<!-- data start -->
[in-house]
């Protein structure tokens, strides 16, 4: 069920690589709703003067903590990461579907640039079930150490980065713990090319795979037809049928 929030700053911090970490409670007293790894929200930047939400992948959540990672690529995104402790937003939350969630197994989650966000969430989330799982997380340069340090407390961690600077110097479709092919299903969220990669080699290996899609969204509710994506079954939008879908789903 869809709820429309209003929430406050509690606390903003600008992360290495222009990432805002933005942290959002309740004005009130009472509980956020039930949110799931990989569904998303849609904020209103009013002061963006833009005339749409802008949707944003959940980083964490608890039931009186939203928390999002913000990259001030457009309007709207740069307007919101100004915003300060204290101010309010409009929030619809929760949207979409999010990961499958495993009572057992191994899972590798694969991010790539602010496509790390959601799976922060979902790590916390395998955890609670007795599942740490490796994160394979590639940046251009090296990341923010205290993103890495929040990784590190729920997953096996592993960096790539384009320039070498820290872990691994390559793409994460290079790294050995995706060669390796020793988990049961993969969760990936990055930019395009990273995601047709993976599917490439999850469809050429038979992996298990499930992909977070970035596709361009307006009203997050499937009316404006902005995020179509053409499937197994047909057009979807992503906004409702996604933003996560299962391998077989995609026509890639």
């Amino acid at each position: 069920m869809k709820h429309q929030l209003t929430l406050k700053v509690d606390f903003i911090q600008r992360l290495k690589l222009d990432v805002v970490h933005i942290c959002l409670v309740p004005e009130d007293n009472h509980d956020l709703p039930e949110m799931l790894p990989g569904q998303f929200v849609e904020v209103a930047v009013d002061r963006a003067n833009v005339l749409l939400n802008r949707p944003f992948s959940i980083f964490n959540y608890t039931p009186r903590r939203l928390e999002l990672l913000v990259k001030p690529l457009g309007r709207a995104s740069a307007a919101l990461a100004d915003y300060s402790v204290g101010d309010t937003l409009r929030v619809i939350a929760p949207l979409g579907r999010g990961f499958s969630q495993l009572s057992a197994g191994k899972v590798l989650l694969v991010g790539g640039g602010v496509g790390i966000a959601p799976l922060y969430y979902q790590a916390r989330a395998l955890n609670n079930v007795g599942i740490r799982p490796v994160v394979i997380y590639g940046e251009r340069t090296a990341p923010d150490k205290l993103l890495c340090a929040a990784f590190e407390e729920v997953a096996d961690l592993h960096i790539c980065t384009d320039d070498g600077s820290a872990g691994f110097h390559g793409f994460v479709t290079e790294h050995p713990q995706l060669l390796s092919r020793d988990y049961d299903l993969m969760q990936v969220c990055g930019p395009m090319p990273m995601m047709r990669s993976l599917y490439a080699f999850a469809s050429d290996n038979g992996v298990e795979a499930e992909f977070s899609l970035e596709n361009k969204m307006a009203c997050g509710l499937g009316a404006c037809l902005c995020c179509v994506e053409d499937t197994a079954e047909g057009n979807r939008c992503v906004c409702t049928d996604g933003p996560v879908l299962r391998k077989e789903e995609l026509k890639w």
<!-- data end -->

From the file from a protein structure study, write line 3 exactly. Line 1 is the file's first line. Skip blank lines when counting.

């Amino acid at each position: 069920m869809k709820h429309q929030l209003t929430l406050k700053v509690d606390f903003i911090q600008r992360l290495k690589l222009d990432v805002v970490h933005i942290c959002l409670v309740p004005e009130d007293n009472h509980d956020l709703p039930e949110m799931l790894p990989g569904q998303f929200v849609e904020v209103a930047v009013d002061r963006a003067n833009v005339l749409l939400n802008r949707p944003f992948s959940i980083f964490n959540y608890t039931p009186r903590r939203l928390e999002l990672l913000v990259k001030p690529l457009g309007r709207a995104s740069a307007a919101l990461a100004d915003y300060s402790v204290g101010d309010t937003l409009r929030v619809i939350a929760p949207l979409g579907r999010g990961f499958s969630q495993l009572s057992a197994g191994k899972v590798l989650l694969v991010g790539g640039g602010v496509g790390i966000a959601p799976l922060y969430y979902q790590a916390r989330a395998l955890n609670n079930v007795g599942i740490r799982p490796v994160v394979i997380y590639g940046e251009r340069t090296a990341p923010d150490k205290l993103l890495c340090a929040a990784f590190e407390e729920v997953a096996d961690l592993h960096i790539c980065t384009d320039d070498g600077s820290a872990g691994f110097h390559g793409f994460v479709t290079e790294h050995p713990q995706l060669l390796s092919r020793d988990y049961d299903l993969m969760q990936v969220c990055g930019p395009m090319p990273m995601m047709r990669s993976l599917y490439a080699f999850a469809s050429d290996n038979g992996v298990e795979a499930e992909f977070s899609l970035e596709n361009k969204m307006a009203c997050g509710l499937g009316a404006c037809l902005c995020c179509v994506e053409d499937t197994a079954e047909g057009n979807r939008c992503v906004c409702t049928d996604g933003p996560v879908l299962r391998k077989e789903e995609l026509k890639w």